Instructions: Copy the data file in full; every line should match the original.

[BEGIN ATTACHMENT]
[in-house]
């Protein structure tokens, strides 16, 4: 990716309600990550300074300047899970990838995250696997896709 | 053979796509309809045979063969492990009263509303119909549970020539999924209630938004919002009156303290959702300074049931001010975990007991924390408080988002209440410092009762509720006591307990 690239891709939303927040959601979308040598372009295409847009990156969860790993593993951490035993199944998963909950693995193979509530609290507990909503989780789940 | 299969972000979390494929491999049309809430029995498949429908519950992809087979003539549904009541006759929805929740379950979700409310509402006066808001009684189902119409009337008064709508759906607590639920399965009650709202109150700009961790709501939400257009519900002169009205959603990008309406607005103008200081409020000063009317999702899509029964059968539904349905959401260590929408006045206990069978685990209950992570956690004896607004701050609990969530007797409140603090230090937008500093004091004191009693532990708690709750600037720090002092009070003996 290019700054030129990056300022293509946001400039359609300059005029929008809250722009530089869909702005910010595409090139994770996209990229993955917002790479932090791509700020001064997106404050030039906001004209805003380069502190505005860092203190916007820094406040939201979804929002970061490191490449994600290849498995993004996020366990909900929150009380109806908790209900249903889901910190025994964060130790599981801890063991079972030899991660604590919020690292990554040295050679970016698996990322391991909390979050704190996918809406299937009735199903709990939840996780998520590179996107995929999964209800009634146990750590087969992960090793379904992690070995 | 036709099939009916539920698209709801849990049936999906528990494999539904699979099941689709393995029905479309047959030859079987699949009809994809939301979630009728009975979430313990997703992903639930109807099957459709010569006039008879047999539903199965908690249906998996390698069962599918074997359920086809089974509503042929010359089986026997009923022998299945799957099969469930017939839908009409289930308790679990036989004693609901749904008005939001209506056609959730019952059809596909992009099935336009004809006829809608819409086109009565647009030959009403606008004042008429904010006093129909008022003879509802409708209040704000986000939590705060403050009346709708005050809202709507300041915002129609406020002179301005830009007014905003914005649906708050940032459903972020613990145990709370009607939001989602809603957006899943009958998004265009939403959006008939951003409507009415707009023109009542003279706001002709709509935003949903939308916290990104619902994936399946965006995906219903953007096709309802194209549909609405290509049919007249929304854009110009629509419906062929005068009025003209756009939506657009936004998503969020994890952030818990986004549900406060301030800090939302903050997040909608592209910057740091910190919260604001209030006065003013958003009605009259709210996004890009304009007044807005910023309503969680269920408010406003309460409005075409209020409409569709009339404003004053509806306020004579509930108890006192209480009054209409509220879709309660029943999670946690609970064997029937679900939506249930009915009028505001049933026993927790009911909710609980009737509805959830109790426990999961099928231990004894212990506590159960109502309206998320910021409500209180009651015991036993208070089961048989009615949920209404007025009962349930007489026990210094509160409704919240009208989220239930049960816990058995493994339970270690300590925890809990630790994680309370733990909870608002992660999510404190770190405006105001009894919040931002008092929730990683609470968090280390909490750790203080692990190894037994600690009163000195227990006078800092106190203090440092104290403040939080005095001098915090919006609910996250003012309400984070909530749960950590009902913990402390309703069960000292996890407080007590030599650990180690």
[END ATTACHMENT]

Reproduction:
[in-house]
């Protein structure tokens, strides 16, 4: 990716309600990550300074300047899970990838995250696997896709 | 053979796509309809045979063969492990009263509303119909549970020539999924209630938004919002009156303290959702300074049931001010975990007991924390408080988002209440410092009762509720006591307990 690239891709939303927040959601979308040598372009295409847009990156969860790993593993951490035993199944998963909950693995193979509530609290507990909503989780789940 | 299969972000979390494929491999049309809430029995498949429908519950992809087979003539549904009541006759929805929740379950979700409310509402006066808001009684189902119409009337008064709508759906607590639920399965009650709202109150700009961790709501939400257009519900002169009205959603990008309406607005103008200081409020000063009317999702899509029964059968539904349905959401260590929408006045206990069978685990209950992570956690004896607004701050609990969530007797409140603090230090937008500093004091004191009693532990708690709750600037720090002092009070003996 290019700054030129990056300022293509946001400039359609300059005029929008809250722009530089869909702005910010595409090139994770996209990229993955917002790479932090791509700020001064997106404050030039906001004209805003380069502190505005860092203190916007820094406040939201979804929002970061490191490449994600290849498995993004996020366990909900929150009380109806908790209900249903889901910190025994964060130790599981801890063991079972030899991660604590919020690292990554040295050679970016698996990322391991909390979050704190996918809406299937009735199903709990939840996780998520590179996107995929999964209800009634146990750590087969992960090793379904992690070995 | 036709099939009916539920698209709801849990049936999906528990494999539904699979099941689709393995029905479309047959030859079987699949009809994809939301979630009728009975979430313990997703992903639930109807099957459709010569006039008879047999539903199965908690249906998996390698069962599918074997359920086809089974509503042929010359089986026997009923022998299945799957099969469930017939839908009409289930308790679990036989004693609901749904008005939001209506056609959730019952059809596909992009099935336009004809006829809608819409086109009565647009030959009403606008004042008429904010006093129909008022003879509802409708209040704000986000939590705060403050009346709708005050809202709507300041915002129609406020002179301005830009007014905003914005649906708050940032459903972020613990145990709370009607939001989602809603957006899943009958998004265009939403959006008939951003409507009415707009023109009542003279706001002709709509935003949903939308916290990104619902994936399946965006995906219903953007096709309802194209549909609405290509049919007249929304854009110009629509419906062929005068009025003209756009939506657009936004998503969020994890952030818990986004549900406060301030800090939302903050997040909608592209910057740091910190919260604001209030006065003013958003009605009259709210996004890009304009007044807005910023309503969680269920408010406003309460409005075409209020409409569709009339404003004053509806306020004579509930108890006192209480009054209409509220879709309660029943999670946690609970064997029937679900939506249930009915009028505001049933026993927790009911909710609980009737509805959830109790426990999961099928231990004894212990506590159960109502309206998320910021409500209180009651015991036993208070089961048989009615949920209404007025009962349930007489026990210094509160409704919240009208989220239930049960816990058995493994339970270690300590925890809990630790994680309370733990909870608002992660999510404190770190405006105001009894919040931002008092929730990683609470968090280390909490750790203080692990190894037994600690009163000195227990006078800092106190203090440092104290403040939080005095001098915090919006609910996250003012309400984070909530749960950590009902913990402390309703069960000292996890407080007590030599650990180690």